• Reporting is when you tell something to someone, to help them get out of trouble.


When a peer stands up to a bully, it’s more effective in squashing the bad behavior than often when an adult steps in. Of course, adults need to be called upon in extreme and very intense circumstances, but kids should know that their own intervention can change the cycle of bullying.

Bullying is based on social validation and nothing means more than validation amongst peers.

When a bully doesn’t receive validation they’re aiming to receive by kids opposing this behavior, the lack of social reinforcement alone can stop the mistreatment.


As children get older, a social code of silence begins to form but in cases where bullying is aggressive, harmful and physical (although any form of bullying is terrible and bad), when bullying escalates from minor to major interactions, adult intervention is necessary.

Kids can become afraid that they’ll become the next target of the bully if they stand up for the victim. Yes, this is a hard position to be in but by role playing different situations at home about whether it’s appropriate (and safer) to seek an adult or if it’s better to speak up about the conflict by themselves, kids will be able to make an on-the-stop decision.


Standing up to anyone – and especially the school or neighborhood bully – takes courage and strength.

When kids speak with confidence, in a strong voice and look the bully directly in the eye – this shows strength and assertiveness.

Strong and assertive responses to a bully are effective countering measures because a child who is direct and a powerful communicator is a threat to the bully. Because this child is powerful enough to stand up for themselves and others, a bully will move often move on instead of provoking the new person.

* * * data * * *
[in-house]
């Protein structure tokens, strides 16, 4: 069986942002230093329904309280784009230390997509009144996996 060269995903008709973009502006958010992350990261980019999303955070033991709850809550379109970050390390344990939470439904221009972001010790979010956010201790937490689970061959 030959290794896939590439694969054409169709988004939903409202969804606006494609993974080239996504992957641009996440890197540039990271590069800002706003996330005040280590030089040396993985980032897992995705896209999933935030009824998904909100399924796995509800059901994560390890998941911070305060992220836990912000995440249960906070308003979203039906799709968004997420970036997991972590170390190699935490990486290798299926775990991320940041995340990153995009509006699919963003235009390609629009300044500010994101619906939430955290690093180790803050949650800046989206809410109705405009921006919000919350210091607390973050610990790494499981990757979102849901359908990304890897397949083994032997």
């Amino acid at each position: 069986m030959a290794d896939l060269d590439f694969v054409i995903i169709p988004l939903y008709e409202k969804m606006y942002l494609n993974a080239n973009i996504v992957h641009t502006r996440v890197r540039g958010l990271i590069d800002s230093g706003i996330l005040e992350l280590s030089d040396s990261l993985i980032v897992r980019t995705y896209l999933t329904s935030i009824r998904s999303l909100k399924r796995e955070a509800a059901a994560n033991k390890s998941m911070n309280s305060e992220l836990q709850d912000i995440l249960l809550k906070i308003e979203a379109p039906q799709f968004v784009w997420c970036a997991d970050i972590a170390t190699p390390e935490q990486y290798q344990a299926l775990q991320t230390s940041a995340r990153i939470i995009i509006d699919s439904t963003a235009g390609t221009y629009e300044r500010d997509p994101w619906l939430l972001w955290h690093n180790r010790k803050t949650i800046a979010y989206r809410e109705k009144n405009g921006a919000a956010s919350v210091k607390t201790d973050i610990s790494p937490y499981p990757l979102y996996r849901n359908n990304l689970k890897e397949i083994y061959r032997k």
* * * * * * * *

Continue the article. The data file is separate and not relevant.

Role playing with your kids, teach them possible responses to harmful words from a bully, whether directed at them or another person. Such as:

  • “knock it off”

  • “that wasn’t funny”

  • “that’s not cool”

  • “stop it”

  • “cut it out”

  • “I like the way I am”

  • “so not cool”

  • “what you’re doing is not funny – it’s mean”

  • “you think you’re being funny, but what you’re really being is a bully”

Kid’s should never be encouraged to be an active bystander and meet aggressive behavior with countering violent behavior. Being an active bystander means using assertive language – physical force is not an option.

When bullying can’t be combated with words alone and has become hostile – physical, harmful, extreme – the best way to stay up to a bully is to report the behavior to an adult who will intervene.

However, it’s worthwhile to note that kids often hope the problem will go away by itself, however when a bully is at its worst, this always requires adult involvement.


A bully picks out kids who are isolated and feel alone which make them feel more powerful praying on the meek.

Children who see other kids that play by themselves, are isolated and don’t have any or many friends, should be encouraged to reach out and include them.

Whether it’s to eat lunch together, play at recess or walk together to their next class, when they bring an isolated kid into their fold, the bully loses his power as well as a target to torment.

It takes courage for kids to stand up to their peers and especially to a bully. However, a child who helps others instead of being a witness to bullying and does nothing, will be happier, more confident and have a better childhood social experience.

Read the article from Living and Life Designed.